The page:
Saturday, May 9, 2009

The Meaning of Truth in the Media

Of course, we all know that truth is relative; the personal and cultural view of truth is contextual. But, what can we say about the eternal verities? What are those anyway, and should they be considered at a meaningful media discussion? I’m not sure that anyone who plans to attend MM wants to get into that philosophical discussion. On the other hand, “transformation” can go in many directions—even sideways. In the decades after World War II, the media-initiated transformation of American cultural values from needs to wants. This marked a transition to the so-called “consumer” culture—certainly a major transformation. To most people, this seemed like a good thing at the time, but as documented in the BBC documentary, “Happiness Machines,” we see that this transformation had its origins in what many would recognize as a pathological “nightmare” that led to Cold War foreign policy and Mutually Assured Destruction (MAD). Based on the arguably paranoid schizophrenia of certain academic researchers, professionals, and industry elites, these policy manipulators were successful in altering the collective consciousness and turning much of the 20th century into a psychological trap modeled on game theory and the symbolic manipulations of the media, advertising, and statistics (The trap: Game Theory).

George Lakoff has argued that a “rational enlightenment” faith in the human capacity for reason is faulty. In fact, Lakoff cites research which suggests that 98% of human function is based in dimensions of the cognitive unconscious. My feeling is that the views of Jung, Lakoff, and others in the field of cognitive research have not received adequate attention. Re-framing our approach to global crisis from a perspective on cognitive science and the media would prove practical and cost-effective in every way.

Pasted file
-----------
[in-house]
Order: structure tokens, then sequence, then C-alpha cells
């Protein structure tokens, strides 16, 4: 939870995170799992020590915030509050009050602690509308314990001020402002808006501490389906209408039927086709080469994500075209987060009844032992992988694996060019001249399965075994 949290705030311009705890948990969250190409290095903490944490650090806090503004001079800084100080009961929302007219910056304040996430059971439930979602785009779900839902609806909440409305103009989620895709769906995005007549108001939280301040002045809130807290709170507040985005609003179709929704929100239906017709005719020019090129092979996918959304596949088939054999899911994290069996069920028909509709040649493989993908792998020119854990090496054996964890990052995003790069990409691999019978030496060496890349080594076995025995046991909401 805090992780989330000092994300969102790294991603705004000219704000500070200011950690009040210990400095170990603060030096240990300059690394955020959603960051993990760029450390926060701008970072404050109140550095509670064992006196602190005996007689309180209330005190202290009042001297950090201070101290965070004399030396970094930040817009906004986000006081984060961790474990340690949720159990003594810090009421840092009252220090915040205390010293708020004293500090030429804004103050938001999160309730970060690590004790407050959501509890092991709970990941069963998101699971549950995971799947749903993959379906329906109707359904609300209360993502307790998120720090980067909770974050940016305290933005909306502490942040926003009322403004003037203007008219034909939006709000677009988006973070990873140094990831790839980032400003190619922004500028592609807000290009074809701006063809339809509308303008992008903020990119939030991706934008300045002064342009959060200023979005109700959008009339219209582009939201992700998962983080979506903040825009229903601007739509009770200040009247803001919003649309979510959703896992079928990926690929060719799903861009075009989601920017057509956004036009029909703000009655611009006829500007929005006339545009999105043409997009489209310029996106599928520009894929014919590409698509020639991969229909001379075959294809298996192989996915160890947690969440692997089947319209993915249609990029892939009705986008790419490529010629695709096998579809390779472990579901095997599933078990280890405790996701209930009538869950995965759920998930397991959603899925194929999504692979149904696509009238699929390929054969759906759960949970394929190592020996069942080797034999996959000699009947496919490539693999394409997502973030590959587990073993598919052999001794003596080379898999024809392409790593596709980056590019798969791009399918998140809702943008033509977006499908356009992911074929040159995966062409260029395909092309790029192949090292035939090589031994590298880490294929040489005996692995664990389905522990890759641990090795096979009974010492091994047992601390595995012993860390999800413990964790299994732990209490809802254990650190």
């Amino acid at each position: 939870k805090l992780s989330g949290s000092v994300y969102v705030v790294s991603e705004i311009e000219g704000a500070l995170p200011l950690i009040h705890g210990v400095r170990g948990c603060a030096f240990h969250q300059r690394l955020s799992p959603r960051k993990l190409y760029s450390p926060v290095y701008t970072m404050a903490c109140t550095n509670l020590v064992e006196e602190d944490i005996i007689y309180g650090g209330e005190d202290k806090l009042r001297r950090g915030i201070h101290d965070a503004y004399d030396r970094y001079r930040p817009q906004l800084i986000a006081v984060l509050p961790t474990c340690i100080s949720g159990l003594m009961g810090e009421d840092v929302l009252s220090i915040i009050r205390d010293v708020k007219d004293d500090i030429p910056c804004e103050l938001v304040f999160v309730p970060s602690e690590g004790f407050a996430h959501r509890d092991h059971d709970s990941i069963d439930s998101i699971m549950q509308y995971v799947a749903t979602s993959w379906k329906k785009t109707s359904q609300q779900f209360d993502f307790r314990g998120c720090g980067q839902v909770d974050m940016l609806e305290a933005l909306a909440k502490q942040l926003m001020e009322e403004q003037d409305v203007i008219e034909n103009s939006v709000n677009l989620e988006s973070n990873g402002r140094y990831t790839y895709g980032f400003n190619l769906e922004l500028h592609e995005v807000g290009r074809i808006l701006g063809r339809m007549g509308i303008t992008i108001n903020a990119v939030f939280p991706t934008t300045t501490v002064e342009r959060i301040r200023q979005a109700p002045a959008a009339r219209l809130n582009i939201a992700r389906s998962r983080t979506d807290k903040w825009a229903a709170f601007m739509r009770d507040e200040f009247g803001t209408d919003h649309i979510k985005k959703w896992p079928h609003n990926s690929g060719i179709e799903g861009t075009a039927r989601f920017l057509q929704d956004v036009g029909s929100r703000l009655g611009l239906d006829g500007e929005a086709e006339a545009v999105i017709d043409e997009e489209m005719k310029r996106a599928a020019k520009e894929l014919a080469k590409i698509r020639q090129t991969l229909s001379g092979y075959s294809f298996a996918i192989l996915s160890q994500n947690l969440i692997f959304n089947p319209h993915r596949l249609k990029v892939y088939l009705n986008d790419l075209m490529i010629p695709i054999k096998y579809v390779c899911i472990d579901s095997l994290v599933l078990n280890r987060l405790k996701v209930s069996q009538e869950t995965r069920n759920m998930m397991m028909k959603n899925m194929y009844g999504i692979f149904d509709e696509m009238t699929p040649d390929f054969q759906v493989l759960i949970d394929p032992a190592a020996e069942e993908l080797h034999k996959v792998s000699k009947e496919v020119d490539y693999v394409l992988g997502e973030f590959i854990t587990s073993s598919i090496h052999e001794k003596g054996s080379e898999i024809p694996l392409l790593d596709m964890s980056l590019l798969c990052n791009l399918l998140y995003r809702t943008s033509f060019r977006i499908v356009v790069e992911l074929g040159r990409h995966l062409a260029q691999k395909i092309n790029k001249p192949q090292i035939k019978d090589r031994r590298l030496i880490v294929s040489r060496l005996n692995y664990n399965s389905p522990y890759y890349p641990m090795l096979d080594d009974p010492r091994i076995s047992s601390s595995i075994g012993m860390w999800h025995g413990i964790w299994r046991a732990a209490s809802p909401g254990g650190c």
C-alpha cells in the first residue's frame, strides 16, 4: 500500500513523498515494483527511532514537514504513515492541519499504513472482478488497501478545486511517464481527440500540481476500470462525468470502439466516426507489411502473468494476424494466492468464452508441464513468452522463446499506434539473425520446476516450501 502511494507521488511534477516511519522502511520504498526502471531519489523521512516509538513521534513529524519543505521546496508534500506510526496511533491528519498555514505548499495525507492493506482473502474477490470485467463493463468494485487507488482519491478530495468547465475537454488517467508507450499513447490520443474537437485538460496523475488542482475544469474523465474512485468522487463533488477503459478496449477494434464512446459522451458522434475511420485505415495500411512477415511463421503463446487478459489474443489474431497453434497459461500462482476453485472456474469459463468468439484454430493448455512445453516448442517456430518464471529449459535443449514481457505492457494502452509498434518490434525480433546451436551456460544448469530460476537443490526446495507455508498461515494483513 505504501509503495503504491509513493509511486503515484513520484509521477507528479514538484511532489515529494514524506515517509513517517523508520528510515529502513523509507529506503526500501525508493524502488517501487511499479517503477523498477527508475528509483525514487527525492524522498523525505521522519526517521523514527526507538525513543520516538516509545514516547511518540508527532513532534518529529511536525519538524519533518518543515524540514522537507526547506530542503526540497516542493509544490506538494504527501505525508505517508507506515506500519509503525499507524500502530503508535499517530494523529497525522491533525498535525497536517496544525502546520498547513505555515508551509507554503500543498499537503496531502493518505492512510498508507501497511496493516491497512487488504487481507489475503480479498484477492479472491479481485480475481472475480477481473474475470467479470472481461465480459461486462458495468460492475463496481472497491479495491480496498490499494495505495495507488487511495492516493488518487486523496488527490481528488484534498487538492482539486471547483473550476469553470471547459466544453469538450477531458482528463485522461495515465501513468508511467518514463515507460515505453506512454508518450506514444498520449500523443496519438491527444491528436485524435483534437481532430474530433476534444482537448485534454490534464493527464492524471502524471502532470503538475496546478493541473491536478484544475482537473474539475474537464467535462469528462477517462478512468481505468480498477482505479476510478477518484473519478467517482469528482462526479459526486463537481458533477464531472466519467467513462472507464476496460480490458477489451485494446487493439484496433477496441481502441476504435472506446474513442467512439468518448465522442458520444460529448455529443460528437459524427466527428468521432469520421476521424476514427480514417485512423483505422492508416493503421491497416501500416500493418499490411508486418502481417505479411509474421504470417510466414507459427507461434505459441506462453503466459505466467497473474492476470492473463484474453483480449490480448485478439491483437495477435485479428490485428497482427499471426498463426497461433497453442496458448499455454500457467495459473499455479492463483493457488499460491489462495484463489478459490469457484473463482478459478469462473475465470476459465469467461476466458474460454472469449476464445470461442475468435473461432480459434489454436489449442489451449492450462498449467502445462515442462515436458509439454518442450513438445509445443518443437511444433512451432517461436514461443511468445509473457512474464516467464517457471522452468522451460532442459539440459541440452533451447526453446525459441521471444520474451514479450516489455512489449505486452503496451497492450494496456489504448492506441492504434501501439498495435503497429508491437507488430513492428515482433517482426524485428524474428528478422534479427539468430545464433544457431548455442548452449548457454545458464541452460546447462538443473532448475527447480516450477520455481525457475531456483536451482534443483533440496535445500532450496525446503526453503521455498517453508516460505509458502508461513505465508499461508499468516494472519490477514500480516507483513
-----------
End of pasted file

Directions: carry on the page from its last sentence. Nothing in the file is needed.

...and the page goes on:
The cognitive view of reality is far more comprehensive and scientifically based than orthodox science—until lately—has been willing to admit. Jung says, “Nothing influences our conduct less than do intellectual ideas…for such ideas represent forces that are beyond logical justification and moral sanction…man believes indeed that he moulds these ideas, but in reality they mould him and make him their unwitting mouthpiece.” (Jung, 1933, p. 42) He observes that, “Under the influence of scientific materialism (What he calls The Spirit of the Age), everything that could not be seen with the eyes or touched with the hands was held in doubt,” (p. 173) Based on discoveries in quantum physics, researchers in an array of cognitive sciences have been exploring dimension of the cognitive unconscious—dimensions that, due to apparent compatibilities of physics and cognitive science, qualify as psyche-physics.

If Jungian thought did not generate much of the thinking in current cognitive research, Jungian principles are certainly compatible with this thinking. Jung understood and articulated what is now emerging as scientific fact in many fields: that the “materialistic” Spirit of the Age was not particularly rational. He said, “It is a religion, or—even more—a creed which has absolutely no connection with reason, but whose significance lies in the implicit fact that it is taken as the absolute measure of all truth and is supposed always to have common-sense upon its side.” (p. 175)